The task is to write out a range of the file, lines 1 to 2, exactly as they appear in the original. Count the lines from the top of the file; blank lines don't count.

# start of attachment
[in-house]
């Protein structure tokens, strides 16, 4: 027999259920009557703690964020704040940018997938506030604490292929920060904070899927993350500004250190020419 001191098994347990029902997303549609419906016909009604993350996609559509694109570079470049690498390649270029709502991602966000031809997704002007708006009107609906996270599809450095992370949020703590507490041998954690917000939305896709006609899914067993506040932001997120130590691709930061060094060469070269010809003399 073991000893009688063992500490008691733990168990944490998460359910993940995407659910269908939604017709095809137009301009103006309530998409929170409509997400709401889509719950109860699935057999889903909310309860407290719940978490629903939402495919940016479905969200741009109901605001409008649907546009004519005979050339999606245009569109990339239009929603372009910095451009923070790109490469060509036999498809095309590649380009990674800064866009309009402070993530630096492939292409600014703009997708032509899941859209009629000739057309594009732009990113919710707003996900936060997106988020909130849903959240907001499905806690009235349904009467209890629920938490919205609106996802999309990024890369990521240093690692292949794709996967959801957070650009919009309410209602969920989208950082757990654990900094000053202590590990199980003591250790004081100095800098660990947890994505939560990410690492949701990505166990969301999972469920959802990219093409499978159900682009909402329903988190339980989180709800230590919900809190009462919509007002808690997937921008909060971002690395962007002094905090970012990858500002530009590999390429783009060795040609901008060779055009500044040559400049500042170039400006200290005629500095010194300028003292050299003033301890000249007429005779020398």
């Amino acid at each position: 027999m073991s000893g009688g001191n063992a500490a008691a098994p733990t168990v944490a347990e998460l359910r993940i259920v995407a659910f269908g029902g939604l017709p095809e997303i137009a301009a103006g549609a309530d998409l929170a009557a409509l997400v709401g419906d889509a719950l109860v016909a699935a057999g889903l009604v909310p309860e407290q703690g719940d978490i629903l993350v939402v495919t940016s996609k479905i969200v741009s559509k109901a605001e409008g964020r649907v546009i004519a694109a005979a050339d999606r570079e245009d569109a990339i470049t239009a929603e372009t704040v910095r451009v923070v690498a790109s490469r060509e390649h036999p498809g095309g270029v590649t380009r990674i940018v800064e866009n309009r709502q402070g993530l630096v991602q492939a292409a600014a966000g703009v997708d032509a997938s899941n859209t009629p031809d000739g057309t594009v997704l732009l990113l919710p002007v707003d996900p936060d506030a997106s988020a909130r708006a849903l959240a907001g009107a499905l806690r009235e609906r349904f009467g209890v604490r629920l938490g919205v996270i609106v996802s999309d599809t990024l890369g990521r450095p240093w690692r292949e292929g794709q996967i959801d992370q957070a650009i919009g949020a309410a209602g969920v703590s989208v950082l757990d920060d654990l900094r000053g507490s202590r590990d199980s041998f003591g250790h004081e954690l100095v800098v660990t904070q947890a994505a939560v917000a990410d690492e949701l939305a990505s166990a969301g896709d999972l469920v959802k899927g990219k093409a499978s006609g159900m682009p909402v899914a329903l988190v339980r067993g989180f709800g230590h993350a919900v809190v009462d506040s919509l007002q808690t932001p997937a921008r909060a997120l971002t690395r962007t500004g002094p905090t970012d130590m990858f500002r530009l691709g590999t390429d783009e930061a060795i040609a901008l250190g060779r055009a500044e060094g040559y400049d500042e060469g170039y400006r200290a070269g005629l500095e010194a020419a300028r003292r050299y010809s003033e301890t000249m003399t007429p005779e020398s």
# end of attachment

[in-house]
């Protein structure tokens, strides 16, 4: 027999259920009557703690964020704040940018997938506030604490292929920060904070899927993350500004250190020419 001191098994347990029902997303549609419906016909009604993350996609559509694109570079470049690498390649270029709502991602966000031809997704002007708006009107609906996270599809450095992370949020703590507490041998954690917000939305896709006609899914067993506040932001997120130590691709930061060094060469070269010809003399 073991000893009688063992500490008691733990168990944490998460359910993940995407659910269908939604017709095809137009301009103006309530998409929170409509997400709401889509719950109860699935057999889903909310309860407290719940978490629903939402495919940016479905969200741009109901605001409008649907546009004519005979050339999606245009569109990339239009929603372009910095451009923070790109490469060509036999498809095309590649380009990674800064866009309009402070993530630096492939292409600014703009997708032509899941859209009629000739057309594009732009990113919710707003996900936060997106988020909130849903959240907001499905806690009235349904009467209890629920938490919205609106996802999309990024890369990521240093690692292949794709996967959801957070650009919009309410209602969920989208950082757990654990900094000053202590590990199980003591250790004081100095800098660990947890994505939560990410690492949701990505166990969301999972469920959802990219093409499978159900682009909402329903988190339980989180709800230590919900809190009462919509007002808690997937921008909060971002690395962007002094905090970012990858500002530009590999390429783009060795040609901008060779055009500044040559400049500042170039400006200290005629500095010194300028003292050299003033301890000249007429005779020398």